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Pitfour Lake - Photography Competition - ASPC

As part of ASPC's photography competition, Gary Purvis has captured splendid shot of Pitfour Lake, near Mintlaw, which is a man-made lake in the North East.

Pitfour Lake - Photography Competition - ASPC

For May, we have chosen Gary Purvis’ splendid depiction of Pitfour Lake, near Mintlaw. 

Some among you, like me, may have thought – “there is only one lake in Scotland, the Lake of Menteith”. Well, according to my research, while that is the case, it applies, apparently, only to naturally occurring bodies of water. If you decide to create a man made body of water, you can call it a lake.

Pitfour Lake is man made, and until I saw Gary’s lovely photograph, I was, sadly, unaware of the existence of the lake. The day Gary took this, the North East seems to have been basking in fabulous summer weather. The sky, a mosaic of blue and white is an absolute epitome of big country, big sky. The North East coastal plain is renowned for rolling vistas across agricultural land, with limitless views in all directions.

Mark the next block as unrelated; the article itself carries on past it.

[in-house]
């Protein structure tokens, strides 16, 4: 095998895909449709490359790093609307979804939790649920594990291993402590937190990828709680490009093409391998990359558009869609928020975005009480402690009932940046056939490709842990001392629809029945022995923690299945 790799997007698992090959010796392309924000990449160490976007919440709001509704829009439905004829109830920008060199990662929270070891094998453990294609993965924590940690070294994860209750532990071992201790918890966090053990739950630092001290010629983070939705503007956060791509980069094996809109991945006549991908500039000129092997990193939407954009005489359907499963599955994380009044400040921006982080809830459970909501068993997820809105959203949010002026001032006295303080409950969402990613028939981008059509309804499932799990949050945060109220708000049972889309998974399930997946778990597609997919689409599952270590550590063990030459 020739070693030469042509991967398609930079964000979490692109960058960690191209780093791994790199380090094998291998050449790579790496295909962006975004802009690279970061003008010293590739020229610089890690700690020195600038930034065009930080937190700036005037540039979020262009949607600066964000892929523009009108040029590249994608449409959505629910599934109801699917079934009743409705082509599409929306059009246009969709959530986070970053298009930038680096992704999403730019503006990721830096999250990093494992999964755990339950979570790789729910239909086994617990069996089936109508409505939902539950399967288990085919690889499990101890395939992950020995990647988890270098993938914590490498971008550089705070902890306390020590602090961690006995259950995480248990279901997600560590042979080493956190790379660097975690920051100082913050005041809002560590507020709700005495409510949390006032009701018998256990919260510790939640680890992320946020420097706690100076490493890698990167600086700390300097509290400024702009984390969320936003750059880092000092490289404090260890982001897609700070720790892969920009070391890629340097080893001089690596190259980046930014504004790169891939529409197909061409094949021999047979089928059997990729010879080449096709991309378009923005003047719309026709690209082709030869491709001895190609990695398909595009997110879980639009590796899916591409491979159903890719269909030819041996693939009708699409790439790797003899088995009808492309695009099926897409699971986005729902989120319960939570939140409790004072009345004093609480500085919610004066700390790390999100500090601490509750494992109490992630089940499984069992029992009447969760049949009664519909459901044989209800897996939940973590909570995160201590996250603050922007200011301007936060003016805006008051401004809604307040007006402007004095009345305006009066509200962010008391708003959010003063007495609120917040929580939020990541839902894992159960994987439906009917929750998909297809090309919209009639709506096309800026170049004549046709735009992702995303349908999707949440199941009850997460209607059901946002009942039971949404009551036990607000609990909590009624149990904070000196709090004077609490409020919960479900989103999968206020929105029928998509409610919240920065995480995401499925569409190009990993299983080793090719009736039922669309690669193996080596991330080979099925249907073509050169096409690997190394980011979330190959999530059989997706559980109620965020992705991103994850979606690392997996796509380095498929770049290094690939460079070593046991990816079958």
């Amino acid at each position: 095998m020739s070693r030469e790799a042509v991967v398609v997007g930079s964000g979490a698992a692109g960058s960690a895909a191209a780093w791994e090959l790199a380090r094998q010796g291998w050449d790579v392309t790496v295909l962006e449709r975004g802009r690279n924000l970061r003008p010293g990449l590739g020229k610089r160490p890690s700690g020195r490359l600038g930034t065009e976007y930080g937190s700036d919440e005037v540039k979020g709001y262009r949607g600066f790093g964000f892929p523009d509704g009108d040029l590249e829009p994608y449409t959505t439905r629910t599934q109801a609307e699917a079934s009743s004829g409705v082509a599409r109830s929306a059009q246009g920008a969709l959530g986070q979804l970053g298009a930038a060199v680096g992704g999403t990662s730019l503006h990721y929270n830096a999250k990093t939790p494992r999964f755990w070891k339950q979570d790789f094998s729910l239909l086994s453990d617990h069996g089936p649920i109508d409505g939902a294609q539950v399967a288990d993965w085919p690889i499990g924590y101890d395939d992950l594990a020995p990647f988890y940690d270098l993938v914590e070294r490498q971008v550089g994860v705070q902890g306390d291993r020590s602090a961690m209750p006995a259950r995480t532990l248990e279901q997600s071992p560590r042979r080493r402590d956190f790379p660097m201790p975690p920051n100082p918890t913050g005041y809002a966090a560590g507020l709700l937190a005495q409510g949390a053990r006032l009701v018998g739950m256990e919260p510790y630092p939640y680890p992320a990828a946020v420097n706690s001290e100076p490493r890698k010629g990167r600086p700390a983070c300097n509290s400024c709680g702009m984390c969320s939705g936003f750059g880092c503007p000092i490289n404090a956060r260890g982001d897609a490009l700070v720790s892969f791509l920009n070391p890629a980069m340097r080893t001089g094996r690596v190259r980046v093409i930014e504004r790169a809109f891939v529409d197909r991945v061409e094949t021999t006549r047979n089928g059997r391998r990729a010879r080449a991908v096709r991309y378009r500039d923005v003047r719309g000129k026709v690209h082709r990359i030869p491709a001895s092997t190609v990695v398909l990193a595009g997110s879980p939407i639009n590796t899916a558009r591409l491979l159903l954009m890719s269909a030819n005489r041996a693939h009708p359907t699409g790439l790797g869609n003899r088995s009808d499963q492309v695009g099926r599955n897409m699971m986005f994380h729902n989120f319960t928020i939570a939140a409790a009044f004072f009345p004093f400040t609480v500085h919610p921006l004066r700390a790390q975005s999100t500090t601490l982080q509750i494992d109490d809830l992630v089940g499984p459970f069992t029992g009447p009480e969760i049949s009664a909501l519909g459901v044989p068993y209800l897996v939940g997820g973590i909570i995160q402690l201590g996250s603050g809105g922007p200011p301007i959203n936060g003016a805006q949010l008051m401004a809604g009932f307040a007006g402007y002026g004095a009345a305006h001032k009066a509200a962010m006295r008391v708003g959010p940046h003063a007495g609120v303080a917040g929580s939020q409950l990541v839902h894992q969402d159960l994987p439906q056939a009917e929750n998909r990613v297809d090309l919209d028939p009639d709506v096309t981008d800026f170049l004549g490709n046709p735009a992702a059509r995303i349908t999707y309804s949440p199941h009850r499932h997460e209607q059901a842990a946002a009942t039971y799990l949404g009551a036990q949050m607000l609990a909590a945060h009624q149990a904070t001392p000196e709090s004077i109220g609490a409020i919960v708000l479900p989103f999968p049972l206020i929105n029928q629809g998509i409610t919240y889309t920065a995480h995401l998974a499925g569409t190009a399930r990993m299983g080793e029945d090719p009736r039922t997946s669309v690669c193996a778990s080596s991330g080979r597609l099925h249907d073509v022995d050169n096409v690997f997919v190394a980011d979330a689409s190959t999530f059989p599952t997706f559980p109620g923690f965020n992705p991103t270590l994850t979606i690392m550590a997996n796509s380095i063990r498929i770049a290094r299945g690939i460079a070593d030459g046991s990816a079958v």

I am reliably informed that a walk round the lake provides a very agreeable outing, and may be supplemented by refreshment in any of the cafes in the area.

Aberdeenshire is rightly famous for its castles and mountains, but our coastal scenery is also splendid.

The lake was formerly part of Pitfour Estate – in its day a huge estate of something approaching 50 square miles in extent. At its apogee it was considered “The Blenheim of the North”. The first laird of the estate was John Ferguson, a Sheriff (Judge) of Aberdeenshire and a member of the Society of Advocates in Aberdeen. That Society exists to this day, and membership is open to solicitors in Aberdeen. 

The Estate was developed, enlarged, and improved by the first three lairds, descendants of the Ferguson family line, but the third Laird died, childless and the estate passed to an elderly relative, who possessed the estate for only a few months before dying. The last two lairds dissipated the assets of the estate through extravagant living and heavy gambling.

In its pomp, the estate possessed the lake, a racecourse and an observatory. It also possessed a mansion house of considerable size, built of granite. Eventually, what remained of the estate was finally disposed of after the First World War. One sidebar to the tale that caught my eye is that the mansion house was demolished, and the stonework utilised by Aberdeen City in the construction of Torry secondary school.

It is an interesting tale.

If you’re interested in learning more about each one of our images as part of our photography competition, then why not take a look at one of our previous submissions, here.


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